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June 2008, vol 4 no 2

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Georges Friedenkraft

 

On Taiwan as the departure lounge for paradise

For Yu Hsi and Maurus Young

They appear from all sides, threading their way between the chinks of our dreams, slipping through the gaps opening up between light and shade, with the creamy hue enveloping in the evening mist the dense, massive tropical species - palm trees, bamboo plants, banana trees and tree ferns. They spring forth like geysers, shadowy shapes of pressurised stream.

They are like fresh-blown, fragrant flowers brought as offerings by pious worshippers to the temples of Zhu Shi or Lungshan, where the springs of spirituality find their source amongst the towering statues of divinities, the candelabras and sticks of incense, beneath the ceilings with their thousand and one intricate adornments. In the rythmic cadences of the prayers can be imagined their intent gaze, deep and grey like an ocean of anthracite. One of the cultural attractions of the capital, Taipei, is the Museum of the National Palace. Here, the visitor may relish the full sweep of five thousand years of history and be reminded that the Chinese played the leading role in the birth of civilisation. The foreign traveller lingers in fascination over poteries and seals. Here too, their myriad presence is to be felt and their sweet breath grows ever more perceptible, as though the soughing of the approaching night enfolds the byways of history in its satin veil.

The mighty torrent
Of the endless flow of time
In their knowing gaze

They are also to be found in the countless restaurants which have made Taipei such a gourmet paradise, with every kind of traditional Chinese cuisine, whether it be traditional Taiwanese fare or specialities from Shanghaï or Canton, mingling freely with more adventurous Japanese or even French offerings. Here their faces are wreathed in the seductive smiles of the waitresses bearing steamed dishes or new-wave tea-based specialities or else insisting, with their irresistible charm, on refilling your tea cup, even when you have no room for even one extra sip of a tea so strong that it will postpone for a while the moment when you will finally slip into peacful slumber. And as you sleep, you will recognise them as your imagination continues to dwell on their shapely forms.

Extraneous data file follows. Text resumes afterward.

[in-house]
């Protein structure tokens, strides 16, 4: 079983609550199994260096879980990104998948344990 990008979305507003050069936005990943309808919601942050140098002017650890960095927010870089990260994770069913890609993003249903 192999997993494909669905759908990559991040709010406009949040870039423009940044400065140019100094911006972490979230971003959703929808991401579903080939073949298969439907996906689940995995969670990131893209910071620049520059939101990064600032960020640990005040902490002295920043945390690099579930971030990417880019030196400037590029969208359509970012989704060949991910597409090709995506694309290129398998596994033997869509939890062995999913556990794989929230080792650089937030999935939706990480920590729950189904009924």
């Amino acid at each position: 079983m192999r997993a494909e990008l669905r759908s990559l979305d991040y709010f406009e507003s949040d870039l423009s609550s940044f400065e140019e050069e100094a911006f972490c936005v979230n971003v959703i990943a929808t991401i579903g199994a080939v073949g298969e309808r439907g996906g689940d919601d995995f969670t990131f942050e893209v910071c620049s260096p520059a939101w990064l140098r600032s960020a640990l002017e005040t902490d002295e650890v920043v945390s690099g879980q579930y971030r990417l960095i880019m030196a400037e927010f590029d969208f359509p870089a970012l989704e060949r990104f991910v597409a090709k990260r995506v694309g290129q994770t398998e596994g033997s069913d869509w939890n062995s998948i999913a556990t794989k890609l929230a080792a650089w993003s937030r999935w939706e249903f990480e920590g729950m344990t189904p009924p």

I dream and I see
In the transparent green tea
Their lustful profiles

Occasionally, they will slip into the garments of the girls studying at the National University and stroll by your side along the banks of the lake with its placid waters, where squirrels appear in the leafy arbours, ducks sleep with their heads tucked under their wings and fish leap skywards, leaving behind them eddying families of concentric waves.

On the river bank
A small grey rat scampers past
Surprised as I am

I remember having distinctly recognised their presence in the music I was listening to. As I listened religiously to the notes being picked out by Chen Chang Jing on the ancient Chinese zither known as a "Qin", or Ye Wei Ren's bow caressing the "Erhu", the traditional violin with its glissando sound like the wind sighing in the foliage, I swear that they were there, clinging to the melodies and the chords.

Since they are also the daughters of the air, they haunt the flight of the butterflies and suffuse the singing of the birds. You may even sense their presence in the milky-pale mushrooms feeding voraciously on the trunk of dead wood. Man must live in harmony with nature. How can our technically-perverted philosophies have neglected this basic message of oriental wisdom, which is once more coming to the fore thanks to the meditations of Yu Hsi? As for them, the innocence of childhood also belongs to them, when little schoolgirls in uniform go walking round the lake.

On the humpback bridge
The entire primary school
Is taking snapshots

They attire the whole city in their long hair, turning the parks and gardens into havens of relaxation. "My garden smiles," Maurus Young once told me, but it was also because of their intervention. What would the smile of the world be without the swaying of their hips and their gently-swelling breasts? What would the smile in the gardens be without the scent of orange blossom which pervades each of their embraces, as though their saliva had become intimately mingled with the sap of the citrus fruits? Seized by a sudden erotic impulse, you reach out to them, but in vain. You are too clumsy or too old and they have already fled far away out of sight, lurking in the shade of the trees or in the mysterious shadow of the corollas of exotic flowers. As Tanizaki wrote, what makes the complexion of Asian women so sublime is the mysterious darkness it possesses. This mysterious quality is also shared by them, and they enfold themselves in this mystery as in a silken cape, with all its charm, modestys and graceful smoothness. They fascinate you even as they scoff at you.

These Asian faces
Their delectable high cheekbones
Sleek-smooth like a lake

Naturally, you will not see them if you remain cool-headed and in thrall to the real world as it appears before your eyes. In that case, all you will see are the three dimensions of space and time's eternal pendulum, armed like a machine gun. All you will hear are the seconds clicking past are you will not even dare to suspect that they may be there. Only with the heart can they truly be seen.

Who are they? The Angels, of course, but perhaps you had already guessed.


 

(1) This text was composed after a poets' meeting in Taipei, held at the invitation of the poet Yu Hsi in the company of the poet Maurus Young.
Adaptation from the original French into English by Brian Fergusson .

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